Our Church

Our Church

Church Clock

Church Clock

 

 

The Church clock is probably the most important public timekeeper in Uckfield.

The Church Clock

The clock was made in 1883 and although on the clock’s setting dial it bears the name of a local man, Toogood, and the word Uckfield, it was, in fact, made by Thwaites and Reed of Clerkenwell in London.  It is typical of their design at this time and very similar to their clock in the Knightsbridge Barracks, London.

 

The clock features dials that are unusually placed, being on the out-built mountings on the sides of the spire.  Likewise the clock itself is also unusually mounted because it is above the bell-frame in the belfry and on a level with base of the spire.

 

Although constructed in 1883 it is of a particularly good design and the materials and workmanship are also uniformly good in quality.

 

The clock chimes the Westminster quarters (on each quarter hour) and strikes the hours.

 

Technical detail

 

The clock has a mechanism (or movement) that consists of a flat-bed frame containing three “trains” (or sets of wheels and pinions). 

 

 

 

Clock Mechanism

 

The timekeeping train, which is positioned centrally in the frame, has a deadbeat escapement and 1¼ seconds beat pendulum.

 

 

 

The second wheel of the train rotates once every hour and drives a bevel wheel that transmits the drive to the hands of the four external clock dials.

 

 

 

 

The main wheel of the timekeeping train is fitted with a “maintaining power” (a device that maintains the time of the clock whilst it is being wound – this is manually undertaken twice each week).  This “maintaining power” feature is of the “going ratchet” style invented by the famous horologist John Harrison.

 

The quarter chiming train (located on the right hand side of the frame) has its chiming-cam barrel mounted above the train on additional frame bars that also carry the levers that operate the chiming hammer draw cables.  A locking-plate mechanism controls the sequence of sounding the quarter bells and the speed of chiming is regulated by a two-vaned fly mechanism.  The (hour) striking train operates a single draw cable to one bell.  The number of strikes is controlled by a locking-plate mechanism similar to the chiming train.  This locking-plate has ‘locking notches’ cut on a flange projecting from the side of the wheel by which the locking-plate is driven.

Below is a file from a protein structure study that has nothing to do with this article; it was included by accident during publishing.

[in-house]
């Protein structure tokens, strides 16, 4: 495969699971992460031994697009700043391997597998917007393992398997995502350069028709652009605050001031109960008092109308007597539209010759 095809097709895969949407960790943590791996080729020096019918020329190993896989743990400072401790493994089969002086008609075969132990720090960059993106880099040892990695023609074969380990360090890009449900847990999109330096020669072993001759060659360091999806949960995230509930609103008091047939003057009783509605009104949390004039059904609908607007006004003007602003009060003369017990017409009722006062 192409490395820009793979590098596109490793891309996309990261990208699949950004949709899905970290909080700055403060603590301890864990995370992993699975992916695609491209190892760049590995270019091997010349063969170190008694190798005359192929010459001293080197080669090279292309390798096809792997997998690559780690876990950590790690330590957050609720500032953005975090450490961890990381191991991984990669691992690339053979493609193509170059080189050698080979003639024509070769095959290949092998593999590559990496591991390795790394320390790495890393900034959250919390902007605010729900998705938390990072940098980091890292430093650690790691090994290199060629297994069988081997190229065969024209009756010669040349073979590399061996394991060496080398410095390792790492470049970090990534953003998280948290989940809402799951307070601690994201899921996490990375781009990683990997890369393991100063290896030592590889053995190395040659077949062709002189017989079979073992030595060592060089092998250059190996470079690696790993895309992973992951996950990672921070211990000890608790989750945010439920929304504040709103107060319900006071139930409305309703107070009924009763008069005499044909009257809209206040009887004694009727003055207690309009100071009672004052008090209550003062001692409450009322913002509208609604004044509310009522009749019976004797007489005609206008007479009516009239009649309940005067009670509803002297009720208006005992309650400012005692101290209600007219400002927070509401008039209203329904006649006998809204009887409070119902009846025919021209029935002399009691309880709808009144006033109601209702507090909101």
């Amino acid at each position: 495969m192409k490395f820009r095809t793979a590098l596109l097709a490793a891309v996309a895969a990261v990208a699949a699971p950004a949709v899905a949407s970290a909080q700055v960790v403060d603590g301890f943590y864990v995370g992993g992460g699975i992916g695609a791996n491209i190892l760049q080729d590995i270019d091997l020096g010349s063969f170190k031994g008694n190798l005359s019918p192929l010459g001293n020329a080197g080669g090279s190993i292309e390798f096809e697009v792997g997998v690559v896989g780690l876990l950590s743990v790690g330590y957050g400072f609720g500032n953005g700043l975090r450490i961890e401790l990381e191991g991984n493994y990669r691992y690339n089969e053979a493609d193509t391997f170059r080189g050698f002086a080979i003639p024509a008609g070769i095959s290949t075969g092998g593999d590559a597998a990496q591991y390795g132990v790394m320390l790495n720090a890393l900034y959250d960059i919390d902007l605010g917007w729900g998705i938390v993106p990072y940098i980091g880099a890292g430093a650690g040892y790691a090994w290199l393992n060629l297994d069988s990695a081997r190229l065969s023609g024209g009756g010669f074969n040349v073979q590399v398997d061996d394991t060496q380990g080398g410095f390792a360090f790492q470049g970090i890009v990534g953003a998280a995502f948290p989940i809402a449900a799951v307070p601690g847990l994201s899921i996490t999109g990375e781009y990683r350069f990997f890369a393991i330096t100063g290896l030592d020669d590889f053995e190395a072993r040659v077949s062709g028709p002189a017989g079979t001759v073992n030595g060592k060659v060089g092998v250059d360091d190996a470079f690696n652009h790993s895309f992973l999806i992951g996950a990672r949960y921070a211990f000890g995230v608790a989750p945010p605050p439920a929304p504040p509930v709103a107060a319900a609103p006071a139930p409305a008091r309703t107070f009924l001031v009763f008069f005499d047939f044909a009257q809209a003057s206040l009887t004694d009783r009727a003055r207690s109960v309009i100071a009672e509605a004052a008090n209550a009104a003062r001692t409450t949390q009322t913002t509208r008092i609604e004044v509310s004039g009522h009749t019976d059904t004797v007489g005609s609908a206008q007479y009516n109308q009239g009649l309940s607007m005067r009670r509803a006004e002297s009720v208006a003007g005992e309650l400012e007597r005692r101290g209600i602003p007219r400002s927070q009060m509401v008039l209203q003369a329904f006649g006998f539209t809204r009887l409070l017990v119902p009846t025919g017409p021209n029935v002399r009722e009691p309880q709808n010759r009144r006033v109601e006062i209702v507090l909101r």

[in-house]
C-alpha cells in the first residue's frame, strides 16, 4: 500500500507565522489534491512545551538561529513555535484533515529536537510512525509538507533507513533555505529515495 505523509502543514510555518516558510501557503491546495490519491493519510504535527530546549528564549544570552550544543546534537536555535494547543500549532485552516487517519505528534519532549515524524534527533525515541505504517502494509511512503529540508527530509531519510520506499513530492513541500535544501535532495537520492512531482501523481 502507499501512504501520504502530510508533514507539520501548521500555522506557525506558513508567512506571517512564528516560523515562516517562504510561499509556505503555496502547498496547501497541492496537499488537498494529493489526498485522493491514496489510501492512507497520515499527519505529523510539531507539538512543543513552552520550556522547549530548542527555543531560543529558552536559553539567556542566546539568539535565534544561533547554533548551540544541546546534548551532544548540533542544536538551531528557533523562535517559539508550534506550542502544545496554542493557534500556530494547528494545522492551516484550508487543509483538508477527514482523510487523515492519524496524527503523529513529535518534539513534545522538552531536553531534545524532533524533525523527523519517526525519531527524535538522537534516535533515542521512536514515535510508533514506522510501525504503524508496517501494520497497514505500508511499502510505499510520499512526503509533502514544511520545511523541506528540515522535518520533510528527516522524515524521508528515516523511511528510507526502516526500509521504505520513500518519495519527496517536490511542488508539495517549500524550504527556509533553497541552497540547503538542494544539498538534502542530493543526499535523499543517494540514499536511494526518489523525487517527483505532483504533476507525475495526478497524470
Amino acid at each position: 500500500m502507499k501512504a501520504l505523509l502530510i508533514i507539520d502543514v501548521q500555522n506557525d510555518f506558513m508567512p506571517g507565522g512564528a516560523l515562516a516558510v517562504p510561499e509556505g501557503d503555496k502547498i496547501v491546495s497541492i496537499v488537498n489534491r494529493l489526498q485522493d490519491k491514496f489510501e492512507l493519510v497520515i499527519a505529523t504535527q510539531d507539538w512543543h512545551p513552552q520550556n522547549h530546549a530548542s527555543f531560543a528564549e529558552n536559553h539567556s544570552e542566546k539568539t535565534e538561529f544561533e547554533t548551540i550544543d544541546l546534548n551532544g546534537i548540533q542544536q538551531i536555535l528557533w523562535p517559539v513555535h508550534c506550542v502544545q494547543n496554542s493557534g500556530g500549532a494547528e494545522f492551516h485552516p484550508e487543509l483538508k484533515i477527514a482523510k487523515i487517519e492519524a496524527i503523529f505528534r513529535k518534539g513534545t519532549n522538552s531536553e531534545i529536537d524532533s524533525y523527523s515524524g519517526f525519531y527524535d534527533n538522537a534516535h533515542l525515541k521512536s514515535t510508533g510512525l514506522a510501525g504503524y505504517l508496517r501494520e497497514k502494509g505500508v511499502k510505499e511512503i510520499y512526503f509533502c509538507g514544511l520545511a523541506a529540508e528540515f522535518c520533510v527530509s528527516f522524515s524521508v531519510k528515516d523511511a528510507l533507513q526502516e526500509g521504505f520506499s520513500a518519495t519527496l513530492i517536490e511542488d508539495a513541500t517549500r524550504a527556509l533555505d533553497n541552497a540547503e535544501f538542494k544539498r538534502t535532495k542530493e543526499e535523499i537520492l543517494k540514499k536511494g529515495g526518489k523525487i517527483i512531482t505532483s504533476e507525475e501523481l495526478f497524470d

The winding of the timekeeping train weight is carried out via a square ended winding key fitted to the barrel spindle.  The winding up of the quarter hour chiming bell weights and the hour striking bell weight is arranged to employ a reduction to ease the effort of winding up the very, very, heavy bell weights.  Along with the clock winding this task used to be carried out by hand twice each week, but the restoration work completed in November 2011 now means that both tasks are automatically completed.

 

A loyal team of Volunteers  assisted with the twice weekly winding until July 2011 when the Clock, the clock faces, and the winding mechanism under went complete restoration.

 

 

 

Bishop John of Chichester rededicated the Clock at a Service held at 12.00 noon on Thursday 16th February 2012.  The Service was held in the Church Yard with well over one hundred parishoners and sponsors of the restoration present.  After the Service the celebration continued in the Belmont Centre with a buffet lunch.